Our two-week “intensive training” course was helmed by a 19-year-old named Chad. Chad had great difficulty making it to class within three hours of the stated meeting time. As for how to actually troubleshoot and fix computers, we were largely on our own. Beyond a cursory overview of the computers we were in charge of healing, the closest thing to a troubleshooting tool we were taught was The Mantra. . When class ended, which varied wildly depending on Chad’s interest and mental status, we were all encouraged to say The Mantra out loud. The Mantra is simply, “We don’t support that.”
The article is written by a guy who used to work in the tech support office of one of the three major computer sellers in the US. The tech support people are actually outsourced, and earn money for each call completed, whether or not the customer was actually helped. Needless to say, the outsourcing company wanted the tech support phone calls to be kept to a minimum — 12 minutes was the goal, with shorter being better. This produced one of four types of employees: the punter who basically tells the customer that they’ll have to call someone else (such as the software company, phone company, etc.), the giver who sends hardware to callers just to get them to shut-up, the helper who actually helps people though this person usually gets talked to by management because their calls are invariably more than 12 minutes, and the quitters (the majority).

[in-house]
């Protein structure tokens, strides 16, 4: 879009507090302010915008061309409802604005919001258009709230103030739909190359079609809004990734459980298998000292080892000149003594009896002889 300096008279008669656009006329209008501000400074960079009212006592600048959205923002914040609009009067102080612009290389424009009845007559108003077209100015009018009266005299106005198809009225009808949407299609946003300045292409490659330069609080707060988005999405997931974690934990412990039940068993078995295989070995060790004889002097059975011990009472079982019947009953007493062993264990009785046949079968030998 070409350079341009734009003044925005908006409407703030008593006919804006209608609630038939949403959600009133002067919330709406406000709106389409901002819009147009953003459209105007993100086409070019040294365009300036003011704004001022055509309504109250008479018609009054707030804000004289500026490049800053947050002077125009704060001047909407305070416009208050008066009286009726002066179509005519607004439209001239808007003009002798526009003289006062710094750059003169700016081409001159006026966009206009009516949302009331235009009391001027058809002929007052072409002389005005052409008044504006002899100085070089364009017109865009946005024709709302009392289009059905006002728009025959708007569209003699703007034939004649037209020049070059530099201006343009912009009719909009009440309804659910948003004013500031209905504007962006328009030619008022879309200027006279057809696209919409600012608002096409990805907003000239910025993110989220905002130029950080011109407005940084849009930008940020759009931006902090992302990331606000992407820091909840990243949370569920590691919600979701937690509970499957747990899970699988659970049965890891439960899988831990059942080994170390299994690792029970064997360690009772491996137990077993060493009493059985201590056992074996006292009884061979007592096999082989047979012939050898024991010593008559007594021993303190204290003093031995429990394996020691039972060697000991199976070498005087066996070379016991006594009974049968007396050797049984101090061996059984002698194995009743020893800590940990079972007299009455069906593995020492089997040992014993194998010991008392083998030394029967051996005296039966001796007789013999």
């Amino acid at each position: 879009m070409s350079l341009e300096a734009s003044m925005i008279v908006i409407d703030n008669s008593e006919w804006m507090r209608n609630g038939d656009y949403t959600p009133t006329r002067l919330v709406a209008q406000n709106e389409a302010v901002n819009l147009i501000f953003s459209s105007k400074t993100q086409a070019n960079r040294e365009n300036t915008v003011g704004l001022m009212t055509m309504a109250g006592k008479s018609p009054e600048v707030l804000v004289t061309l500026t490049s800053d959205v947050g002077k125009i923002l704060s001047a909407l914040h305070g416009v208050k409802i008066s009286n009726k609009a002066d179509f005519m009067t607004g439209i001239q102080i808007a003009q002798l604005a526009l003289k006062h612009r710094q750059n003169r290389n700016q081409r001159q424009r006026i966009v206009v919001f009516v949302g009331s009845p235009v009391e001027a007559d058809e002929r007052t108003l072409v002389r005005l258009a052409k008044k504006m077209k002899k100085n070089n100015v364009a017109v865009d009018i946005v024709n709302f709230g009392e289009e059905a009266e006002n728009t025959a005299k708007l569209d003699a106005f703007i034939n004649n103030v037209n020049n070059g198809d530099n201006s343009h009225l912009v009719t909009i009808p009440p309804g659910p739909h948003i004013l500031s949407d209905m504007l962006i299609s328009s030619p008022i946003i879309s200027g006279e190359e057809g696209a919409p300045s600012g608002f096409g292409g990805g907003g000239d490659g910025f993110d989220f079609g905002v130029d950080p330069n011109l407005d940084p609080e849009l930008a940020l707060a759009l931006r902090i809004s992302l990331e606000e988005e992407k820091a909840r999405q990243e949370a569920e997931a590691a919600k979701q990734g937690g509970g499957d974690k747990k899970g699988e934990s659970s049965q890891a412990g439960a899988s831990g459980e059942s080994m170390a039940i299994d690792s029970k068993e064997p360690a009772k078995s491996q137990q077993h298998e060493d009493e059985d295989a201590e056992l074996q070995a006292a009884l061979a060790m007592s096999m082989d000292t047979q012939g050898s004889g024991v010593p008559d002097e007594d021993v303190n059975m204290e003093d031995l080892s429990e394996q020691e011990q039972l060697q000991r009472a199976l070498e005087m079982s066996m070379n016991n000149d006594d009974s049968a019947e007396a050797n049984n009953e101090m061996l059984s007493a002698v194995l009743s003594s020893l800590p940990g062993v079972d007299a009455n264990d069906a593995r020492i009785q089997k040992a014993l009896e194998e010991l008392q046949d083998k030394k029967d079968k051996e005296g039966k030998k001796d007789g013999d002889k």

This article makes me very happy that I’ve never had to call tech support. This is for one of two reasons:
1) I’m generally very stubborn and will either poke around the computer enough to figure out the problem or poke around the internet until I find someone else who has saved the same problem, or 2) I get so frustrated that I sick Andrew on the problem.
To those of you without an Andrew, I wish good luck.